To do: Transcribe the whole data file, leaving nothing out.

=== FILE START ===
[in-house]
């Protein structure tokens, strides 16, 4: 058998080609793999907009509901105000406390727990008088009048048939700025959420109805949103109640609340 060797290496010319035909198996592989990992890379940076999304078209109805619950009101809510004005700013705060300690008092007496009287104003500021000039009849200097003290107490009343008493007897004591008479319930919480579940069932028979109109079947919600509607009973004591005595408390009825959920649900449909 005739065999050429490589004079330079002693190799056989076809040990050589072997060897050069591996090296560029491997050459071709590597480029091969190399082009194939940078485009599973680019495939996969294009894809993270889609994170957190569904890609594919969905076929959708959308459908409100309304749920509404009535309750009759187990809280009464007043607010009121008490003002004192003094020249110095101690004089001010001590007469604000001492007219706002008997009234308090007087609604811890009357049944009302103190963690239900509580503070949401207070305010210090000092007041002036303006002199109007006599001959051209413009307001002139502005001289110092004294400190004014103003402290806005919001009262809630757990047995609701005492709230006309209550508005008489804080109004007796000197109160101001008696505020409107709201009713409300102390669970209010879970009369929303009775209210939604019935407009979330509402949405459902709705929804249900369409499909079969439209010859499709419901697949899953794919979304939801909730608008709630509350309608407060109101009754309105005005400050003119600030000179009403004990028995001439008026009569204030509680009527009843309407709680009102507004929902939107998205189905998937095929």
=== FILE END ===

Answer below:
[in-house]
């Protein structure tokens, strides 16, 4: 058998080609793999907009509901105000406390727990008088009048048939700025959420109805949103109640609340 060797290496010319035909198996592989990992890379940076999304078209109805619950009101809510004005700013705060300690008092007496009287104003500021000039009849200097003290107490009343008493007897004591008479319930919480579940069932028979109109079947919600509607009973004591005595408390009825959920649900449909 005739065999050429490589004079330079002693190799056989076809040990050589072997060897050069591996090296560029491997050459071709590597480029091969190399082009194939940078485009599973680019495939996969294009894809993270889609994170957190569904890609594919969905076929959708959308459908409100309304749920509404009535309750009759187990809280009464007043607010009121008490003002004192003094020249110095101690004089001010001590007469604000001492007219706002008997009234308090007087609604811890009357049944009302103190963690239900509580503070949401207070305010210090000092007041002036303006002199109007006599001959051209413009307001002139502005001289110092004294400190004014103003402290806005919001009262809630757990047995609701005492709230006309209550508005008489804080109004007796000197109160101001008696505020409107709201009713409300102390669970209010879970009369929303009775209210939604019935407009979330509402949405459902709705929804249900369409499909079969439209010859499709419901697949899953794919979304939801909730608008709630509350309608407060109101009754309105005005400050003119600030000179009403004990028995001439008026009569204030509680009527009843309407709680009102507004929902939107998205189905998937095929």